Beach Pier Pylons Are Misshaped For Erosion Patterns Caused By the Prevailing Tide

Not long ago, I was jogging on the beach during low-tide and as I passed under the pier I noted that it was quite a bit lower than usual perhaps between sets, or it just happened to be the lowest at the time I was jogging under the pier while on my run. Anyway, this was good because I was able to run where the sand was hardest and able to accelerate while jogging to prevent being between pylons as the next wave came.

One thing I notices which didn't surprise me was all the missing sand directly around each pylon in a tear drop shape. This makes sense for anyone who studies aerodynamics, in fact had I been asked what it should look like, that's what I would have answered. Okay so, let's talk about this for second shall we?

There was an interesting research paper published recently which discussed the unfortunate circumstance where oil rigs and oil equipment platforms cause erosion and how the pre-study predictions and modeling were actually incorrect because they don't take into consideration how the erosion patterns eventually change the water flows and therefore, we aren't getting the right answer.

If we are to prevent storm surges from flooding lower Manhattan, Atlantic City, or many of the low-lying areas in the United States, then we need to understand the erosion patterns of the beaches, barrier islands, and also anything man-made that we stick in the water. Things like offshore wind turbines, beach pier pilings, docs, or anything else. These upright tubular objects whether they are they from old tree trunks, or steel or some other alloyed combination which does not rust or corrode from the ocean salt water should be designed in a tear drop shape.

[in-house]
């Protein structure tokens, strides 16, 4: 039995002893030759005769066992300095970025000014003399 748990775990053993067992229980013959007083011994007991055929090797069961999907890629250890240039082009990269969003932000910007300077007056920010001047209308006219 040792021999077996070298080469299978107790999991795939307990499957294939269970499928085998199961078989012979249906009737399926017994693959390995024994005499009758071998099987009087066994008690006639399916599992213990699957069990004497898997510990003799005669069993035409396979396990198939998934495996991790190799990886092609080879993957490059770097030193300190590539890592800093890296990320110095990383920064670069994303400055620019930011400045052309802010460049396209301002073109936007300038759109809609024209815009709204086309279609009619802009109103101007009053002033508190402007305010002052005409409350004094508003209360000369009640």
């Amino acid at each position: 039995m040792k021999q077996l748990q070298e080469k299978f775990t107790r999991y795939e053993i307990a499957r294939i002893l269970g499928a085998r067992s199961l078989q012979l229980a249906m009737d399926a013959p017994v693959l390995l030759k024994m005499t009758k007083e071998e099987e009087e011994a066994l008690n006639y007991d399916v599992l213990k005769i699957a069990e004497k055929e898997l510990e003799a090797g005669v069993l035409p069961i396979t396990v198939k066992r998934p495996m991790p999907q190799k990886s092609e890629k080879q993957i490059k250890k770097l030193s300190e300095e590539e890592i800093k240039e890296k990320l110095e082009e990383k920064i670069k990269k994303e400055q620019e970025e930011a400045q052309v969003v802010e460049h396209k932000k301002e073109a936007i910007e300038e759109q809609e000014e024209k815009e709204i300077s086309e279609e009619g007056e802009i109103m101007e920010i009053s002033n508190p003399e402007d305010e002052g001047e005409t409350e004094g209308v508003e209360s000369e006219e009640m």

This would prevent the erosion patterns of holes being dug behind the pilings and the loss of structural strength of those foundations. How hard would this be to do? It wouldn't be that hard in the case of using hardened steel and alloys. Obviously tree trunks do not come in the tear drop shape, but in the future we will probably be using composite materials, and we can make them any shape we wish. The power of the ocean is well-known, and we should not tempt fate.

The things that mankind builds in the ocean will not be here for thousands of years like the pyramids. We need to think ahead, and build these things very strong. Not only do they have to hold back the weight of the water, but the ocean waves over time work like a solvent a eroding away the landscape and anything we stick in it. Indeed I ask that you please consider all this and think on it if you are an engineer working on such things.

Lance Winslow has launched a new provocative series of eBooks on Future Concepts. Lance Winslow is a retired Founder of a Nationwide Franchise Chain, and now runs the Online Think Tank;

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